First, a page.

The Black-faced Cuckoo-shrike is grey with a black face and throat, and white underparts. They are sometimes called Shufflewings because of their habit of shuffling their wings up and down after landing. Juveniles are similar to adults but just have a black eye stripe instead of black face.
The Black-faced Cuckoo-shrike is found in woodland, or open areas where there are trees nearby. It is common in the suburbs where it is often seen perched on power lines.
mainly insects and other invertebrates caught in the air, on foliage or on the ground. They also eat some fruit and seeds.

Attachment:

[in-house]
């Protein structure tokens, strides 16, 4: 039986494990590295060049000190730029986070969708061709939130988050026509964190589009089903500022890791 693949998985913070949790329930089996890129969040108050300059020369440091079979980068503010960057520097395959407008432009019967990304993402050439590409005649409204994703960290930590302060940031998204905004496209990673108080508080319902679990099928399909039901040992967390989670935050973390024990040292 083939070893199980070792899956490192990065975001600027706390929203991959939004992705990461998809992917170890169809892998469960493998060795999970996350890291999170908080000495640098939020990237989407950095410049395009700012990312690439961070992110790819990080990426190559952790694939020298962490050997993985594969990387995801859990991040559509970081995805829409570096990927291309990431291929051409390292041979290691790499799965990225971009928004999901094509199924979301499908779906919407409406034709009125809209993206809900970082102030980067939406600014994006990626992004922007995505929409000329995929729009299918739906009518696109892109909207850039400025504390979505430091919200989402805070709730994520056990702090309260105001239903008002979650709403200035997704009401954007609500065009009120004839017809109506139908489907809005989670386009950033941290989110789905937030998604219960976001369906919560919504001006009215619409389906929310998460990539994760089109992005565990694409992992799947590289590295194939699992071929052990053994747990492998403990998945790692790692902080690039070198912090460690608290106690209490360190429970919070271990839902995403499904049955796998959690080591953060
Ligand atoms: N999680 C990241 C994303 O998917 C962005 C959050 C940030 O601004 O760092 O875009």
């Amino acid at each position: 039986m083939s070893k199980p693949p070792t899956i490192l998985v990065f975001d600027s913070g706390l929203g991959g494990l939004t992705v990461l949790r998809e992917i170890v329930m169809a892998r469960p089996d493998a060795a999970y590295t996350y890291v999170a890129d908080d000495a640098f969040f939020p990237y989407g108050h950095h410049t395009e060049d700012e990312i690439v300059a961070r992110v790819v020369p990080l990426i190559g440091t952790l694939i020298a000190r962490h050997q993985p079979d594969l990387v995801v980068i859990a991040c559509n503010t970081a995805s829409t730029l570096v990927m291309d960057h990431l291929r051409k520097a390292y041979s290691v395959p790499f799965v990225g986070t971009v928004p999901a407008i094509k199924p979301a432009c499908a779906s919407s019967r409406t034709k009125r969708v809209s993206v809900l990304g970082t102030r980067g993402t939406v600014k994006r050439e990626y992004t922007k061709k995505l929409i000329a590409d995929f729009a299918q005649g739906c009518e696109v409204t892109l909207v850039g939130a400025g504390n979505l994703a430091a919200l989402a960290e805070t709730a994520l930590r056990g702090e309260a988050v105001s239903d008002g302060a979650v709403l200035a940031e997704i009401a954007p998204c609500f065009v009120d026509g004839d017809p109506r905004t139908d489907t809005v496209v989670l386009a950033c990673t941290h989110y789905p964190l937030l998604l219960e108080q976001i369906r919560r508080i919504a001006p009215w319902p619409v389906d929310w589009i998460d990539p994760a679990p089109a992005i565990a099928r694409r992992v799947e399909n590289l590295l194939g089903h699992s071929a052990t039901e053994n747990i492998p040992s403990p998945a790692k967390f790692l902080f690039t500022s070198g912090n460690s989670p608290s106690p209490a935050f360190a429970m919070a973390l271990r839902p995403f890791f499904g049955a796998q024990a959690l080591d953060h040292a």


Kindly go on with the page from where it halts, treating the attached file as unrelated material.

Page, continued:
The nest is a small shallow saucer made of sticks and bark and bound together with cobwebs.
widespread across most of Australia
Map is from Atlas of Living Australia website at http://biocache.ala.org.au licensed under Creative Commons Attribution 3.0 Australia License
|Common Name:||Black-faced Cuckoo-shrike|
Relatives in same Genus
Barred Cuckoo-shrike (C. lineata)
Ground Cuckoo-shrike (C. maxima)
White-bellied Cuckoo-shrike (C. papuensis)
Cicadabird (C. tenuirostris)